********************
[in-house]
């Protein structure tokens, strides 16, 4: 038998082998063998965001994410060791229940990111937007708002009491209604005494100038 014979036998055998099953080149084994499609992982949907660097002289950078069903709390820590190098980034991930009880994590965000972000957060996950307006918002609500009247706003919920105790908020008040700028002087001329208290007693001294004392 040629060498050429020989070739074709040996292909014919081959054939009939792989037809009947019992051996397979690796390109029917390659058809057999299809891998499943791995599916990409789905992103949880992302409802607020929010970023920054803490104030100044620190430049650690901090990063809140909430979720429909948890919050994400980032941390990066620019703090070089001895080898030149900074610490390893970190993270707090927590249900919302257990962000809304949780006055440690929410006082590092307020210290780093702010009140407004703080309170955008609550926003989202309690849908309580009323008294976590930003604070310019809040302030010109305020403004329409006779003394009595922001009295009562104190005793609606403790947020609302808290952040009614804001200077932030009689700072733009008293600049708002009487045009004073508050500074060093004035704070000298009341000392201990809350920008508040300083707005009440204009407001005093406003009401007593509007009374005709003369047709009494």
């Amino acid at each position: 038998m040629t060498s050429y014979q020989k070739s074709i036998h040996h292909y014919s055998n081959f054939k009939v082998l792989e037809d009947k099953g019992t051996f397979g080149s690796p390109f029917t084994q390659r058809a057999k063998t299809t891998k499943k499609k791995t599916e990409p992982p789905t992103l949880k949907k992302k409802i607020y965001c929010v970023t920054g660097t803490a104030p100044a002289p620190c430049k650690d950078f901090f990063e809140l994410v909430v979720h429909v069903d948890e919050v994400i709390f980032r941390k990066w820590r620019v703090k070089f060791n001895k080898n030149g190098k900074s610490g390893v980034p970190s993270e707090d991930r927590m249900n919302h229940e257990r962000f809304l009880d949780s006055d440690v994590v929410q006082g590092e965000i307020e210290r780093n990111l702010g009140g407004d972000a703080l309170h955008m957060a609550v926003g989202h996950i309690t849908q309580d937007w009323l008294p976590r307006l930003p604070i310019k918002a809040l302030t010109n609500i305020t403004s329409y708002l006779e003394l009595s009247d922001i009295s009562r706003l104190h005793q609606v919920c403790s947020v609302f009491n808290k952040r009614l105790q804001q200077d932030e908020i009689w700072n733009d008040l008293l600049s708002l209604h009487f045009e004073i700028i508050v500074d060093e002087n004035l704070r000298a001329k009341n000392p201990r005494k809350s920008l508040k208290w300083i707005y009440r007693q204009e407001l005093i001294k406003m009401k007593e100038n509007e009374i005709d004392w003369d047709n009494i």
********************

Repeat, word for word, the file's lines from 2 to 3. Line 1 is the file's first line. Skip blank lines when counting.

């Protein structure tokens, strides 16, 4: 038998082998063998965001994410060791229940990111937007708002009491209604005494100038 014979036998055998099953080149084994499609992982949907660097002289950078069903709390820590190098980034991930009880994590965000972000957060996950307006918002609500009247706003919920105790908020008040700028002087001329208290007693001294004392 040629060498050429020989070739074709040996292909014919081959054939009939792989037809009947019992051996397979690796390109029917390659058809057999299809891998499943791995599916990409789905992103949880992302409802607020929010970023920054803490104030100044620190430049650690901090990063809140909430979720429909948890919050994400980032941390990066620019703090070089001895080898030149900074610490390893970190993270707090927590249900919302257990962000809304949780006055440690929410006082590092307020210290780093702010009140407004703080309170955008609550926003989202309690849908309580009323008294976590930003604070310019809040302030010109305020403004329409006779003394009595922001009295009562104190005793609606403790947020609302808290952040009614804001200077932030009689700072733009008293600049708002009487045009004073508050500074060093004035704070000298009341000392201990809350920008508040300083707005009440204009407001005093406003009401007593509007009374005709003369047709009494």
């Amino acid at each position: 038998m040629t060498s050429y014979q020989k070739s074709i036998h040996h292909y014919s055998n081959f054939k009939v082998l792989e037809d009947k099953g019992t051996f397979g080149s690796p390109f029917t084994q390659r058809a057999k063998t299809t891998k499943k499609k791995t599916e990409p992982p789905t992103l949880k949907k992302k409802i607020y965001c929010v970023t920054g660097t803490a104030p100044a002289p620190c430049k650690d950078f901090f990063e809140l994410v909430v979720h429909v069903d948890e919050v994400i709390f980032r941390k990066w820590r620019v703090k070089f060791n001895k080898n030149g190098k900074s610490g390893v980034p970190s993270e707090d991930r927590m249900n919302h229940e257990r962000f809304l009880d949780s006055d440690v994590v929410q006082g590092e965000i307020e210290r780093n990111l702010g009140g407004d972000a703080l309170h955008m957060a609550v926003g989202h996950i309690t849908q309580d937007w009323l008294p976590r307006l930003p604070i310019k918002a809040l302030t010109n609500i305020t403004s329409y708002l006779e003394l009595s009247d922001i009295s009562r706003l104190h005793q609606v919920c403790s947020v609302f009491n808290k952040r009614l105790q804001q200077d932030e908020i009689w700072n733009d008040l008293l600049s708002l209604h009487f045009e004073i700028i508050v500074d060093e002087n004035l704070r000298a001329k009341n000392p201990r005494k809350s920008l508040k208290w300083i707005y009440r007693q204009e407001l005093i001294k406003m009401k007593e100038n509007e009374i005709d004392w003369d047709n009494i």